the highest standards of quality in the manufacturing and use of stem cells, as well as all other types of cellular products used for patients.
Your Transplant Care Team
Before, during, and after your stem cell transplant, you will work with a number of dedicated physicians, nurses, and other specialists who will coordinate your care to bring you the best possible outcomes in a supportive, compassionate, and family-centered
Your team will be in communication with your local oncologist throughout your treatment and during your post-transplant care. Resource specialists will also help coordinate other important parts of your care, including housing arrangements, transportation,
referral to community programs, and any other services you may need.
Your transplant physician
Dana-Farber/Brigham and Women’s Cancer Center (DF/BWCC) has more than 30 expert stem cell transplant physicians on staff. You will meet your transplant physician during your first visit, and he or she will direct and oversee your medical care from this
point forward. Your transplant physician will talk daily with the other members of your care team to keep them up to date on your treatment.
Your transplant nurse
You may meet a number of different nursing professionals during your transplant journey, including transplant nurse practitioners, transplant nurses, and research nurses. You will likely have the most interaction with your transplant nurse. He or she
will be your central point of contact for any medical issues you experience. In addition to helping you prepare for hospitalization, your transplant nurse may follow up on your care during the post-transplant phase and will be available as an educational
resource for you and your family.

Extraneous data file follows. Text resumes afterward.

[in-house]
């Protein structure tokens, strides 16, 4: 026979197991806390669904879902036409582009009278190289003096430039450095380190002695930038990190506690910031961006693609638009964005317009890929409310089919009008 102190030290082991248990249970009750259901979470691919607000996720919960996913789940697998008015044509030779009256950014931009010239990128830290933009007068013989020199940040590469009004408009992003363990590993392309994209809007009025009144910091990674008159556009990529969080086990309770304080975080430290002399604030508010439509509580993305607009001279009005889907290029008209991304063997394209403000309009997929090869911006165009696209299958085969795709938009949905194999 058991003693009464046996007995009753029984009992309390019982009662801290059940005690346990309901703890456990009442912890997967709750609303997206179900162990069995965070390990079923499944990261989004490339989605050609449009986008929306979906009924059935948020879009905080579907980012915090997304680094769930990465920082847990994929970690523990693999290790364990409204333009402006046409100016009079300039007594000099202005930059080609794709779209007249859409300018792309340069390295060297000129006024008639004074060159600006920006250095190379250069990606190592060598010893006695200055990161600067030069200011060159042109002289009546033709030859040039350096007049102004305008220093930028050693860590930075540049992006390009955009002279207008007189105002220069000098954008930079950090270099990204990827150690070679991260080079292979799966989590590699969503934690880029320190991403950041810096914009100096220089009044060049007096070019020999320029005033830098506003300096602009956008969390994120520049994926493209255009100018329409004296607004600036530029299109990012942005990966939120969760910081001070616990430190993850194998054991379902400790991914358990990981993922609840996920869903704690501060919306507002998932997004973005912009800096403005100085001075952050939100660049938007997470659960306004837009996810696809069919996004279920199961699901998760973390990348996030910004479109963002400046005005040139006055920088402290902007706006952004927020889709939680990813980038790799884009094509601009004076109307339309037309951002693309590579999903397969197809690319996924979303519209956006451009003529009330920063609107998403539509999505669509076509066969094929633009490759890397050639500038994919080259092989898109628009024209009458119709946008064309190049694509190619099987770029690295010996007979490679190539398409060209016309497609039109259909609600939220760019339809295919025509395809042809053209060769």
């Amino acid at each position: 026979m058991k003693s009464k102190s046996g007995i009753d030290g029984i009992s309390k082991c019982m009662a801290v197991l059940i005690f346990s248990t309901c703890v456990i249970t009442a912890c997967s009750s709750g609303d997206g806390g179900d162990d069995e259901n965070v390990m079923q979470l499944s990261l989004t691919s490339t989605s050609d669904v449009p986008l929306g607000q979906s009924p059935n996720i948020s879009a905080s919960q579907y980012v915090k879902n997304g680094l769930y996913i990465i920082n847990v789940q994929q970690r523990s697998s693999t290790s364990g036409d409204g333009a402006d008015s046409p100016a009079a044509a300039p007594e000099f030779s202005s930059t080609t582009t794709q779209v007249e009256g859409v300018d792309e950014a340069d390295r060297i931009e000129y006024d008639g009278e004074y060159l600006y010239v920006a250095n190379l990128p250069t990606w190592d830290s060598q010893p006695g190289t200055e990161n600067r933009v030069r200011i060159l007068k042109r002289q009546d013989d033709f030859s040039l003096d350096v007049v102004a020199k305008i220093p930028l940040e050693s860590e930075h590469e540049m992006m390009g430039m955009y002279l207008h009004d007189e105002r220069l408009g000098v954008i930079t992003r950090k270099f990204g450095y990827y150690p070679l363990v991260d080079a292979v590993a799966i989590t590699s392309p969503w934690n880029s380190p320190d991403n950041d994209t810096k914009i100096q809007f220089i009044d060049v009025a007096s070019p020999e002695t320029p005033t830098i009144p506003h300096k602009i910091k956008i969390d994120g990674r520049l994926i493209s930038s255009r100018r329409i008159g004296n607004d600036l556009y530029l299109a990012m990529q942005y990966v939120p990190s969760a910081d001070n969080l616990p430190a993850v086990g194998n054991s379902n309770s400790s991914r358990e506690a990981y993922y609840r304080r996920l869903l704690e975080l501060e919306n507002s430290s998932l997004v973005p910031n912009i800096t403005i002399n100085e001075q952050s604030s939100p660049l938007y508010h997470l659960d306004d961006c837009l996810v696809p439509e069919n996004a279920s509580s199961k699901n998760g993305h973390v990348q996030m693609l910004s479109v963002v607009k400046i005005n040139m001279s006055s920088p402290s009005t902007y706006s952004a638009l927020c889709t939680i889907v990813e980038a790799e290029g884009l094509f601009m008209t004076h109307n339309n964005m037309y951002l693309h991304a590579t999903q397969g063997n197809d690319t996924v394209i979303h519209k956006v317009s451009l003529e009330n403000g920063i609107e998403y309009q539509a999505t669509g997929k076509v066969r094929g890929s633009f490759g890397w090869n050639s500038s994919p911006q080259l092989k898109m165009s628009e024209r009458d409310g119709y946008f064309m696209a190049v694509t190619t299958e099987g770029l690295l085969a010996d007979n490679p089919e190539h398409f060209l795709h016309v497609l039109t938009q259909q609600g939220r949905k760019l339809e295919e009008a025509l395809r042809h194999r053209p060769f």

Your transplant clinical coordinator
This team member is an important resource. He or she will work with you before your transplant to create a schedule, helping make sure all of your pre-transplant tests are completed on time. You may call your coordinator with any non-medical questions
you have. The coordinator will also serve as a liaison with other members of your care team.
Your transplant physician assistant
A physician assistant (PA) who specializes in stem cell transplant care will partner with your transplant physician to coordinate your daily medical care.
In addition to these essential team members, you may also receive support from other specialists at DF/BWCC.
Your transplant social worker
A clinical social worker will be available to provide counseling and emotional support to you and your family throughout all phases of your transplant care. He or she may also offer group counseling sessions, make referrals to resources you can access
in your community, and help you and your family cope with any concerns or issues that arise before, during, or after your transplant.
Your financial counselor
A financial counselor will team with you to provide support and guidance in handling the costs of your transplant care. The counselor’s role is to make the financial side of your transplant as stress-free as possible.
You will see a dietitian once you are admitted to the hospital for your transplant. The dietitian and his or her assistants will monitor the food you eat and provide supplements if you need them. The dietitian will typically visit with you once a week
while you are in the hospital, but may come more often if needed. The dietitian will also meet with you and your caregiver before you are discharged to review the dietary restrictions you should follow and answer any questions you have.